Still, a few eras of my internet life are gone. The two big ones include my Myspace account, decorated with embarrassing photoshops, and a Tumblr account I had when I was 19 and panic deleted. Otherwise, it’s out there: old blogs, try-hard posts, bad writing—the kinda stuff I’d never willingly guide someone to. Something about this feels right to me. By refusing to hide my former self, I stand by my right to publicly evolve and, by extension, preserve that right for others, too. Or at least that’s what I tell myself. On a creative level, I love reading the early, undercooked work of writers I now consider brilliant.

Rather than hear about how the writer represents that arc in The Creative Process, I want to bear witness to the arc. The Real Canon is a source of inspiration. I really appreciate people brave enough to leave their early work up. Not sure it makes sense to apply this moral framework to my “work” from 2012, but it’s right there where I left it.

~~~~~~~

Thus, my rule has been: don’t delete. Live with our stupid internet choices like we live with any choice we’ve made in our lives, whether it’s an outfit we wore or a thing we said or a place we went. So maybe we wouldn’t do the same thing now, but that’s just how life works, doesn’t it? Shouldn’t we be allowed to disagree with our former selves? In fact, wouldn’t it be an issue if we didn’t?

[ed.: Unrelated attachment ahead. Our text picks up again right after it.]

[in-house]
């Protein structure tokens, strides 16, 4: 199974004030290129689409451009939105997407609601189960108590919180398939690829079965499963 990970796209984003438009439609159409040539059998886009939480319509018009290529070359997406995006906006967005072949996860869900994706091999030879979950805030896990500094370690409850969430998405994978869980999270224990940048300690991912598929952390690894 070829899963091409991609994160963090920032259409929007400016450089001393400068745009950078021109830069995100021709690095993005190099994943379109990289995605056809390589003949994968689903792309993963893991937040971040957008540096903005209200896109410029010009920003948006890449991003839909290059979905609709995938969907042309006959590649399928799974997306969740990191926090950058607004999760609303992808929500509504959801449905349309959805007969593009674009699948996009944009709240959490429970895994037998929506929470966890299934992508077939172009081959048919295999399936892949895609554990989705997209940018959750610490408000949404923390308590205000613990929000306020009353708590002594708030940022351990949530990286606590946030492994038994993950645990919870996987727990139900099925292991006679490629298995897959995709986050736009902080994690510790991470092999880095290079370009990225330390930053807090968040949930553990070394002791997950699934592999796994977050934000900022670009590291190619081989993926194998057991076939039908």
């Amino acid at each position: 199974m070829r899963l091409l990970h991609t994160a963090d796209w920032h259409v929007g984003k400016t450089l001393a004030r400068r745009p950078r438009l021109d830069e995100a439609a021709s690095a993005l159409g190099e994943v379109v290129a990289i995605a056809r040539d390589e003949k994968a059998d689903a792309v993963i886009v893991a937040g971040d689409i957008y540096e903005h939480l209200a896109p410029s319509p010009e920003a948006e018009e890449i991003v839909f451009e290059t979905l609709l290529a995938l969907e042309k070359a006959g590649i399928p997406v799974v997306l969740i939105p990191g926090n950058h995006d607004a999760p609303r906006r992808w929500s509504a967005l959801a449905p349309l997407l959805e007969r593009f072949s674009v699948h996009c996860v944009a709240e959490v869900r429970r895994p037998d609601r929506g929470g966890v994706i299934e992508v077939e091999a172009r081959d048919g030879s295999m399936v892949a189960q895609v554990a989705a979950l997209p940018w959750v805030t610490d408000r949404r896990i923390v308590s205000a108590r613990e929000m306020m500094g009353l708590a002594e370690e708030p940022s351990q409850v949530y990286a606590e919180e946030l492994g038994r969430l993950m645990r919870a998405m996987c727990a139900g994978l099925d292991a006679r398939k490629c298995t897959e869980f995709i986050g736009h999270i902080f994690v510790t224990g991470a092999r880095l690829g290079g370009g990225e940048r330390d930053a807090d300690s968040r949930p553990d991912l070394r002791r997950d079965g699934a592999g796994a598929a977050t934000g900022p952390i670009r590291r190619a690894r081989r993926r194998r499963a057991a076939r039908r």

My rule, then: don’t delete. Let’s live with our stupid internet choices like we other choices, from an embarrassing outfit, a too-aggressive comment or a place we used to go. So maybe we wouldn’t do the same thing now, but that’s just how life works, doesn’t it? Shouldn’t we be allowed to disagree with our former selves? In fact, wouldn’t it be an issue if we didn’t?

~~~~~~~

The problem with thinking this way is it implies a stronger parallel between online and offline life than actually exists. No matter how stubborn I am about “embracing the arc,” I can’t deny that the internet registers as far more flat. We may be able to understand, intellectually, that a stupid joke was posted 10 years ago, when “Tik Tok” was a #1 song and everyone was blowing their load for Avatar—the timestamp says as much. But on Twitter the joke is clear as day, next to the person’s current photo and handle as if it were said just now. It feels current. In real life our memories can’t recall 10-year-old offhand comments with such clarity—we’ve forgotten or overwritten the information with new context and data. We understand that a lot of time has passed because we lived through it. Online those barriers don’t exist; your identity is divorced from linear time. It is a readily available mosaic of everything you’ve ever done.